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    What Is the FAFSA Dependency Override? Everything You Need to Know

    By Cece Gilmore

    Cece Gilmore is a Content Writer at Scholarships360. Cece earned her undergraduate degree in Journalism and Mass Communications from Arizona State University. While at ASU, she was the education editor as well as a published staff reporter at Downtown Devil. Cece was also the co-host of her own radio show on Blaze Radio ASU.

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    Edited by Maria Geiger

    Maria Geiger is Director of Content at Scholarships360. She is a former online educational technology instructor and adjunct writing instructor. In addition to education reform, Maria’s interests include viewpoint diversity, blended/flipped learning, digital communication, and integrating media/web tools into the curriculum to better facilitate student engagement. Maria earned both a B.A. and an M.A. in English Literature from Monmouth University, an M. Ed. in Education from Monmouth University, and a Virtual Online Teaching Certificate (VOLT) from the University of Pennsylvania.

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    Posted: May 7th, 2024
    What Is the FAFSA Dependency Override? Everything You Need to Know

    When filling out the FAFSA you are either a dependent or independent student which determines if your parent’s income will be used in the calculation of your Student Aid Index (SAI) or amount of financial aid they will grant you. There are situations in which students can request a dependency override in order to be considered as an independent student. Keep reading to learn more about the FAFSA dependency override! 

    Dependent vs Independent on the FAFSA

    A dependent student is assumed to have the support financially of their parents which means their parent’s financial information will be assessed alongside their financial information on the FAFSA to create an idea of how much federal aid they will need. Typically, most high school students qualify as dependent students.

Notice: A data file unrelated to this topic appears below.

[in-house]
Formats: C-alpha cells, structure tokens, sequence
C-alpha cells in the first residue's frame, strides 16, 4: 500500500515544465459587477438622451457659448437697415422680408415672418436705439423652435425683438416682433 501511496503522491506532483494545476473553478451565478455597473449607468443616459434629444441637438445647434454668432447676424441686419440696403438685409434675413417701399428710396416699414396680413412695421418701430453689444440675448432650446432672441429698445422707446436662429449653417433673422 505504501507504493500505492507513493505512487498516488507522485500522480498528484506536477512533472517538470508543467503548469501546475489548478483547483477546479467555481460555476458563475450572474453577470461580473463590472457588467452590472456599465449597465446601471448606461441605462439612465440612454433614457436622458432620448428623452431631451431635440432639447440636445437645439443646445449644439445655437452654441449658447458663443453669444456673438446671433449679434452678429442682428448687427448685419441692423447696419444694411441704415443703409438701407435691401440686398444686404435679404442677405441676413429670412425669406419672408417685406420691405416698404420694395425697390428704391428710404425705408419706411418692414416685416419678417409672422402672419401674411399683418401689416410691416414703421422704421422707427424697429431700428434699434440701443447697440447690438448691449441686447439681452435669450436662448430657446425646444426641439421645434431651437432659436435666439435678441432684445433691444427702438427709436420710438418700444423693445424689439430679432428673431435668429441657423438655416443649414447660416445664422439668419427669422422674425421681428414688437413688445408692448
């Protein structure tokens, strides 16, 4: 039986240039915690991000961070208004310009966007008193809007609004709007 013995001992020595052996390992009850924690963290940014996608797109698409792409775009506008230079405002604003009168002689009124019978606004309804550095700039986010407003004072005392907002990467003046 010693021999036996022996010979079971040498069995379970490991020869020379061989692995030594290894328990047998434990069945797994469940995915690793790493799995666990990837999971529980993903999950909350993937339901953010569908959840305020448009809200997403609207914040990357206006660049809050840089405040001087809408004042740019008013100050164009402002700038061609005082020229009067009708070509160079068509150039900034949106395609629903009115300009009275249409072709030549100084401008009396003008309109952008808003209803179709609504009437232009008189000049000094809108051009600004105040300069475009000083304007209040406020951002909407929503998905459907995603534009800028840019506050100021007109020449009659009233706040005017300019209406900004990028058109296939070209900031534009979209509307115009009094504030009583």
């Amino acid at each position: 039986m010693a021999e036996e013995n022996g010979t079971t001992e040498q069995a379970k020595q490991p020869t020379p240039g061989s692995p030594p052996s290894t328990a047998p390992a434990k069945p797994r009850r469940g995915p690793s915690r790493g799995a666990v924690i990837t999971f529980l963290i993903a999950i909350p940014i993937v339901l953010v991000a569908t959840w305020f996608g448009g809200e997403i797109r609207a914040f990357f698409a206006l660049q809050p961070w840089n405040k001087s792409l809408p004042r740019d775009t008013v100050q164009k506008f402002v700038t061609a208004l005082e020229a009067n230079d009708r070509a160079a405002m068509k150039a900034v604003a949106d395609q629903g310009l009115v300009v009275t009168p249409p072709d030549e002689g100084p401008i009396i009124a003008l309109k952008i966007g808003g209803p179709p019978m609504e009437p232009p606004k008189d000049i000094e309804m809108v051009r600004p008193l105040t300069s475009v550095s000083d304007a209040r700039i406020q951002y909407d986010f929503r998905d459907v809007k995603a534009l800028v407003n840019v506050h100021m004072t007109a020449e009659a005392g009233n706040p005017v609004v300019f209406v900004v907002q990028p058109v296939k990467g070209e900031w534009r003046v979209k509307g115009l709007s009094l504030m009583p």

To qualify as an independent student for the FAFSA, you must meet one of the following criteria: 

    • Born before Jan. 1, 2001
    • Married (and not separated) 
    • A graduate or professional student 
    • A veteran
    • A member of the U.S. armed forces
    • An orphan
    • A ward of the court
    • A current or former foster youth
    • In a legal guardianship (now or in the past) 
    • Someone with legal dependents other than a spouse
    • An emancipated minor
    • Unaccompanied and homeless or at risk of becoming homeless

    What is a FAFSA dependency override? 

    The FAFSA dependency override is used for unusual circumstances in which you cannot provide your parent information on the FAFSA. If you are approved for a dependency override, it allows you to exclude your parent’s financial information from the FAFSA even if you typically would be considered a dependent student. Doing so can qualify you for a significantly greater amount of federal financial aid. 

    Who qualifies for a FAFSA dependency override? 

    The requirements to qualify for a FAFSA dependency override include: 

    • Your parents are incarcerated
    • You left home due to an abusive family environment
    • You don’t know where your parents are (and you have not been adopted) 
    • You’re experiencing homelessness or at risk of experiencing homelessness and are between the ages of 21 and 24 

    How do you get a FAFSA dependency override? 

    Every college and university have their own requirements and steps for obtaining a dependency override. So, you should have a good understanding of where you want to go before going through the dependency override process. 

    To begin, you should fill out and submit the FAFSA as usual. However, you will skip the steps where a parent’s financial information is needed. Once the FAFSA has been submitted, you must then contact your school’s financial aid office to begin applying for a dependency override. 

    Although each school has its own requirements, typically they will need documentation and proof that you qualify for a dependency override. Here are just a few examples of some documentation that a school may require you to have: 

    • Jail records
    • Police reports
    • Homeless shelters 
    • Court records
    • Child welfare records
    • Signed statements from professionals 

    Frequently asked questions about the FAFSA dependency override

    Can I get a dependency override if my parents refuse to provide their information on the FAFSA?

    Sadly no. You cannot be considered an independent student just because your parents do not want to fill out the FAFSA. Unfortunately, if you do not provide their information on the FAFSA then your FAFSA form will be rejected and you may not be able to receive any aid.

    Is there a deadline for requesting a dependency override?

    Every college may have a different deadline, so it is best to request a dependency override as soon as possible.

    How long does a dependency override take?

    A dependency override review typically takes between 3 to 4 weeks from the date when the necessary documentation has been received.

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